COPD (Chronic Obstructive Pulmonary Disease)


Chronic obstructive pulmonary disease (COPD) is a chronic condition in which there is a slow, progressive obstruction of airflow into or out of the lungs.

Symptoms of chronic obstructive pulmonary disease include

  • cough,
  • chest discomfort,
  • shortness of breath, and
  • wheezing.

Progressive or more serious symptoms may include

  • respiratory distress,
  • tachypnea,
  • cyanosis,
  • use of accessory respiratory muscles,
  • peripheral edema,
  • hyperinflation,
  • chronic wheezing,
  • abnormal lung sounds,
  • prolonged expiration,
  • elevated jugular venous pulse, and
  • cyanosis.

The primary cause of chronic obstructive pulmonary disease is cigarette smoking and/or exposure to tobacco smoke. Other causes include air pollution, infectious diseases, and genetic conditions. The risk factors of COPD is increased by smoking tobacco, second hand smoke, air pollution, alpha-1 antitrypsin deficiency and a few other conditions.

Chronic bronchitis, emphysema, asthma, and infectious diseases can contribute to the development of chronic obstructive pulmonary disease.

Risk factors for developing COPD

There is a genetic factor called alpha-1 antitrypsin deficiency that places a small percentage (less than 1%) of people at higher risk for COPD (and emphysema) because a protective factor (alpha-1 antitrypsin protein) for lung tissue elasticity is decreased or absent. Other factors that may increase the risk for developing chronic obstructive pulmonary disease include

  • intravenous drug use,
  • immune deficiency syndromes,
  • vasculitis syndrome,
  • connective tissue disorders, and
  • genetic problems such as Salla disease (autosomal recessive disorder of sialic acid storage in the body).

Other diseases or conditions contribute to COPD

In general, three other non-genetic problems related to the lung tissue play a role in chronic obstructive pulmonary disease. 1) chronic bronchitis, 2) emphysema, and 3) infectious diseases of the lung.

  • Chronic bronchitis and emphysema, are thought by many to be variations of chronic obstructive pulmonary disease and considered part of the progression of chronic obstructive pulmonary disease by many researchers. Chronic bronchitis is defined as a chronic cough that produces sputum for three or more months during two consecutive years.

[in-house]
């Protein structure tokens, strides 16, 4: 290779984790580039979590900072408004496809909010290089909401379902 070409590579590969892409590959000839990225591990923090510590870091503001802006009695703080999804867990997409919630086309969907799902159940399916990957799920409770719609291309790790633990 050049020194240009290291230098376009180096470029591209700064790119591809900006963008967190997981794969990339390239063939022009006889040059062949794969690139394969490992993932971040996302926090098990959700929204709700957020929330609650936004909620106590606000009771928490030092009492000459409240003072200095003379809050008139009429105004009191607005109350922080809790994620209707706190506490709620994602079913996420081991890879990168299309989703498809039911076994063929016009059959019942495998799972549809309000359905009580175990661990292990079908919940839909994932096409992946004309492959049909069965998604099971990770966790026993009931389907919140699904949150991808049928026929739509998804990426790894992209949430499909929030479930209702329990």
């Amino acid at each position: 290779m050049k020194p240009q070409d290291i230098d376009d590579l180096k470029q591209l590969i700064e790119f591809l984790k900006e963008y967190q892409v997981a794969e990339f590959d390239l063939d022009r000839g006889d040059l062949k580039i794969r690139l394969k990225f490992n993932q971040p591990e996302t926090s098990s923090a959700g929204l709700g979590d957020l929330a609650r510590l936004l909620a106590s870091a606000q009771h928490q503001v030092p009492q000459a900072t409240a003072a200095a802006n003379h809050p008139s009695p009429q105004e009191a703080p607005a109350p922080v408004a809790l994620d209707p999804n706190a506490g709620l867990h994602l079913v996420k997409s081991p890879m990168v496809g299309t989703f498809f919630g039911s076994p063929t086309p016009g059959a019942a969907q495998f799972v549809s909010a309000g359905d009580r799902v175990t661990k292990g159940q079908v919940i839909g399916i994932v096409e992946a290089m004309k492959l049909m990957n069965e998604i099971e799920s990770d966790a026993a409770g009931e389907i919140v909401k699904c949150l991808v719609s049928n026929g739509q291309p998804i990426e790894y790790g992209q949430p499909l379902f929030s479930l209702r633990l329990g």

• Emphysema is an abnormal and permanent enlargement of the air spaces (alveoli) located at the end of the terminal bronchioles in the lungs.
  • Infectious diseases of the lung may damage areas of the lung tissue and contribute to chronic obstructive pulmonary disease.

Tests to diagnose COPD

Preliminary diagnosis of COPD in a person with chronic obstructive pulmonary disease symptoms by noting

  • his/her breathing history,
  • the history of tobacco smoking or exposure to secondhand smoke, and/or
  • exposure to air pollutants, and/or a history of lung disease (for example, pneumonia).

Treatment for COPD

Medical treatments of chronic obstructive pulmonary disease drugs, for example, nicotine replacement therapy, beta-2 agonists and anticholinergic agents (bronchodilators), combined drugs using steroids and long-acting bronchodilators, mucolytic agents, oxygen therapy, and surgical procedures such as bullectomy, lung volume reduction surgery, and lung transplantation.

  • Stage I - short-acting bronchodilator as needed
  • Stage II - short-acting bronchodilator as needed and long-acting bronchodilators plus cardiopulmonary rehabilitation
  • Stage III - short-acting bronchodilator as needed long-acting bronchodilators cardiopulmonary rehabilitation and inhaled glucocorticoids for repeated exacerbations
  • Stage IV - as needed, long-acting bronchodilators, cardiopulmonary rehabilitation, inhaled glucocorticoids, long-term oxygen therapy, possible lung volume reduction surgery and possible lung transplantation (stage IV has been termed "end-stage" chronic obstructive pulmonary disease)